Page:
Now, if $S_P$ tends to a finite limit as $m(P)$ tends to zero, the value of the limit is called Riemann integral of $f$ over $[a,b]$ and is denoted by $\int_{a}^{b} f(x) dx$

Darboux Integral

Darboux

In 1875, a French mathematician, Jean Gaston Darboux  gave his way of looking at the Riemann integral, defining upper and lower sums and defining a function to be integrable if the difference between the upper and lower sums tends to zero as the mesh size gets smaller.

Let $f$ be a bounded function defined on an interval $[a, b],\quad a, b$ being real numbers. Let $P : a = x_0 < x_1 < x_2<\ldots < x_n = b$, $n$ being an integer, be a partition of the interval $[a, b]$ and form the sum

$S_P = \sum_{i=1}^n (x_i - x_{i-1}) f(t_i), \quad \overline{S}_P =\sum_{i=1}^n (x_i - x_{i-1}) f(s_i)$

where $t_i,s_i \in [x_{i-1} , x_i]$ be such that

$f(t_i) = \text{sup} \{ f(x) : x \in [x_{i-1}, x_{i}]\}$,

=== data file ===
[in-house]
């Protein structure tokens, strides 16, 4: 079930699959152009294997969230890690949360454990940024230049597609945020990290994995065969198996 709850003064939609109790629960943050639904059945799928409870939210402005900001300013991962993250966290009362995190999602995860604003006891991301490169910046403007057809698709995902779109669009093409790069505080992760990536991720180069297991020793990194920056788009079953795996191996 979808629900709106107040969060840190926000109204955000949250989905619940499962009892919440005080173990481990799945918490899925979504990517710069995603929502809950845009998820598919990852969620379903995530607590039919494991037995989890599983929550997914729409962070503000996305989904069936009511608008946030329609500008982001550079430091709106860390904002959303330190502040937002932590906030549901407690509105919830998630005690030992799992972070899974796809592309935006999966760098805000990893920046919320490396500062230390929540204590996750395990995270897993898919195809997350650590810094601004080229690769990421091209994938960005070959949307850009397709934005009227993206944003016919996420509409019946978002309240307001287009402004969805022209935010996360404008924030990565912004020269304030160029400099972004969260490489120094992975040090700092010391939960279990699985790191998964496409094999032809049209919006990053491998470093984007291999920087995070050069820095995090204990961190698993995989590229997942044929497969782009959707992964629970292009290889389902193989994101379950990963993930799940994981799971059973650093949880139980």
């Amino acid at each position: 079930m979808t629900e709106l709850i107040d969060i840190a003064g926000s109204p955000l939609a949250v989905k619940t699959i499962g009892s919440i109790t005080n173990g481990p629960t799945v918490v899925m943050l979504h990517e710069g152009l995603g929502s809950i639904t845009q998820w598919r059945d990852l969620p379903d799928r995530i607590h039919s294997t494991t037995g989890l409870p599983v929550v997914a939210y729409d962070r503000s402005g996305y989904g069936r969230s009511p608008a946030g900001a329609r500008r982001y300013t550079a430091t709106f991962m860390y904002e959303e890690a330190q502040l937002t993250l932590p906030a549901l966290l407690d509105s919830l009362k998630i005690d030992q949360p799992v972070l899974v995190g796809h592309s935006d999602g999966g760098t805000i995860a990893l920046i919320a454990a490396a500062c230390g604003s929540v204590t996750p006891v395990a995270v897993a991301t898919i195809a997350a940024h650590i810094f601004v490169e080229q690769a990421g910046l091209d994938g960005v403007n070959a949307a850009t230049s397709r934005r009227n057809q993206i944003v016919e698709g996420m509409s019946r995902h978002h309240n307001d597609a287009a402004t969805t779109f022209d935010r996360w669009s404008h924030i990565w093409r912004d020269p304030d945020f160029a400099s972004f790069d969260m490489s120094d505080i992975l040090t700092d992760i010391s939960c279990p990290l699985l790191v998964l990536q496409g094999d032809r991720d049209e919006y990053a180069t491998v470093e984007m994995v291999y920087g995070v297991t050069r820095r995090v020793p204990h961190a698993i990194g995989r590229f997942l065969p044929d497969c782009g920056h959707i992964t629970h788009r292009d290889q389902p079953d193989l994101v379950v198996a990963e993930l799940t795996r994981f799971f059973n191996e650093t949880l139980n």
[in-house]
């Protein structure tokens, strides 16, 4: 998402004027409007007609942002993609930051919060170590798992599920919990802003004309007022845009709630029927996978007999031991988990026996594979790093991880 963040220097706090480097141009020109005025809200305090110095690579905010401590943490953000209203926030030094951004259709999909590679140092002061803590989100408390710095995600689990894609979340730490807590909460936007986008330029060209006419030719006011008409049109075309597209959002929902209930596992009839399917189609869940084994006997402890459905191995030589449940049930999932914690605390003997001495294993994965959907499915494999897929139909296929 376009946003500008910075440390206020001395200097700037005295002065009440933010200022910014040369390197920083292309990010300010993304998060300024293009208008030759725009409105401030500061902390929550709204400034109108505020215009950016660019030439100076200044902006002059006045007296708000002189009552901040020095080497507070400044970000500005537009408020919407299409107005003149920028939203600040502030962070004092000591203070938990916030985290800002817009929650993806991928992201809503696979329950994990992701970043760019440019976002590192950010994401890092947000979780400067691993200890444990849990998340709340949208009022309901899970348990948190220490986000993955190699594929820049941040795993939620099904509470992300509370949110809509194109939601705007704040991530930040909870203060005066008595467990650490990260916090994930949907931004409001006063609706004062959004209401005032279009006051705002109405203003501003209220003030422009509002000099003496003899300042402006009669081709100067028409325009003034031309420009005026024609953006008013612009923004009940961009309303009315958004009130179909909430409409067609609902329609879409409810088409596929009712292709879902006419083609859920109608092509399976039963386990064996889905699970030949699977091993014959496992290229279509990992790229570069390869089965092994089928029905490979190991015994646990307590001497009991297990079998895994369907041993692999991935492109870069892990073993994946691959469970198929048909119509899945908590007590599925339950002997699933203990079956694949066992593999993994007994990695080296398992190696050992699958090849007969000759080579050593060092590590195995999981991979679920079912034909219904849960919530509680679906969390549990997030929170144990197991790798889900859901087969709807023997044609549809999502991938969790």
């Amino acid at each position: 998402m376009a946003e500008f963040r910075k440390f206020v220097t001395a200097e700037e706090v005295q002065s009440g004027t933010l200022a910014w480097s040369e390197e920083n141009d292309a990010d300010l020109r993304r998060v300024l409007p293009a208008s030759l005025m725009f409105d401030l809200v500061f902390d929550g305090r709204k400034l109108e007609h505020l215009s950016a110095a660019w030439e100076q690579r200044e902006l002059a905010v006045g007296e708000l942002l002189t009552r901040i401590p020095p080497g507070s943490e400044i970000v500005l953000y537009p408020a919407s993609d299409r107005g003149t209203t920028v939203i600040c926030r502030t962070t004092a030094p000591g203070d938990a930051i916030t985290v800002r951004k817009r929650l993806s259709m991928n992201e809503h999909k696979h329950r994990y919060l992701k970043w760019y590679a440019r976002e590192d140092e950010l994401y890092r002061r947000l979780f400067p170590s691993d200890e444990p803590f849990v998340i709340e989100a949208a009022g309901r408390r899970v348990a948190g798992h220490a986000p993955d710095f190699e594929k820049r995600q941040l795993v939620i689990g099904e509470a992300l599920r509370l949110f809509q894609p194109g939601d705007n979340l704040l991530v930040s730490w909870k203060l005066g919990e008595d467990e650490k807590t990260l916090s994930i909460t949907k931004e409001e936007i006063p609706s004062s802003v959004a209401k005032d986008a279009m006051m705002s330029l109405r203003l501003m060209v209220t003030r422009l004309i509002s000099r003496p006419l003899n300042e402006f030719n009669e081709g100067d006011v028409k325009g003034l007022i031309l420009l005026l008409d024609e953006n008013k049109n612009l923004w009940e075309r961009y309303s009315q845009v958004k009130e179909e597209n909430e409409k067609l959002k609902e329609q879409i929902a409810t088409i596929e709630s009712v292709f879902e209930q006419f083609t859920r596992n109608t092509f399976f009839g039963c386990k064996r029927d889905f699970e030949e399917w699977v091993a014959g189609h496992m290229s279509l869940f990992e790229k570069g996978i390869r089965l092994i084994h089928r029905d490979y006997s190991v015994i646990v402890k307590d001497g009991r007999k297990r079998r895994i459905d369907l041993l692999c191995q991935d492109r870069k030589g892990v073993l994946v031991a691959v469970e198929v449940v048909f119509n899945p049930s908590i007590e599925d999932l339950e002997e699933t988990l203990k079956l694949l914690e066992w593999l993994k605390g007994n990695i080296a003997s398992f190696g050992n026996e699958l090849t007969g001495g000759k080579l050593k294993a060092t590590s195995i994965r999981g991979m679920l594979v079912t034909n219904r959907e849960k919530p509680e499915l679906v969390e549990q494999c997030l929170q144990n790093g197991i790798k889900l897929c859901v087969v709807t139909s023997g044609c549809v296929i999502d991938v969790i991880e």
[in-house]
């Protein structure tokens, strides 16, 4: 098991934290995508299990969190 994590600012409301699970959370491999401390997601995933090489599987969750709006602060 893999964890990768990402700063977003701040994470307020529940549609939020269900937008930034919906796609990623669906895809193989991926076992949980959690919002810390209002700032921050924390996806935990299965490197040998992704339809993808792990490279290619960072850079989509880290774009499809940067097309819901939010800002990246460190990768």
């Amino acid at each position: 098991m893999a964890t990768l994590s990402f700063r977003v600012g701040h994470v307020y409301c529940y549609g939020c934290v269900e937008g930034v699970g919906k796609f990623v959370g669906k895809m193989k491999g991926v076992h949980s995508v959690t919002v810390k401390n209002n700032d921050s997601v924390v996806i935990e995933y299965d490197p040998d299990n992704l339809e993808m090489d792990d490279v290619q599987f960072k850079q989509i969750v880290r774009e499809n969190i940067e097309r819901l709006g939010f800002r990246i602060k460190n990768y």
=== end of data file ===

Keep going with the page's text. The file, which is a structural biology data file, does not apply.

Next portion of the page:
$f(s_i) = \text{inf} \{ f(x) : x \in [x_{i-1}, x_{i}]\}$

The sums $S_P$ and $\overline{S}_P$ represent the areas and  $S_P \leq \text{Area bounded by curve} \leq \overline{S}_P$. Moreover, if $P'$ is a refinement of $P$, then

$S_p \leq S_{P'} \leq \text{Area bounded by curve} \leq \overline{S}_{P'} \leq \overline{S}_{P}$

Using the boundedness of $f$, one can show that $S_P, \overline{S}_P$ converge as the partition get’s finer and finer, that is $|P| := \text{Maximum}\{x_i - x_{i-1}, 1 \leq i \leq n\} \rightarrow 0$, to some real numbers, say $k_1, k_2$ respectively. Then:

$k_l \leq \text{Area bounnded by the curve} \leq k_2$

If $k_l = k_2$ , then we have $\int_{a}^{b} f(x) dx = k_l = k_2$.

There are two more flavours of integrals which I will discuss in next post. (namely, Stieltjes Integral and Lebesgue Integral)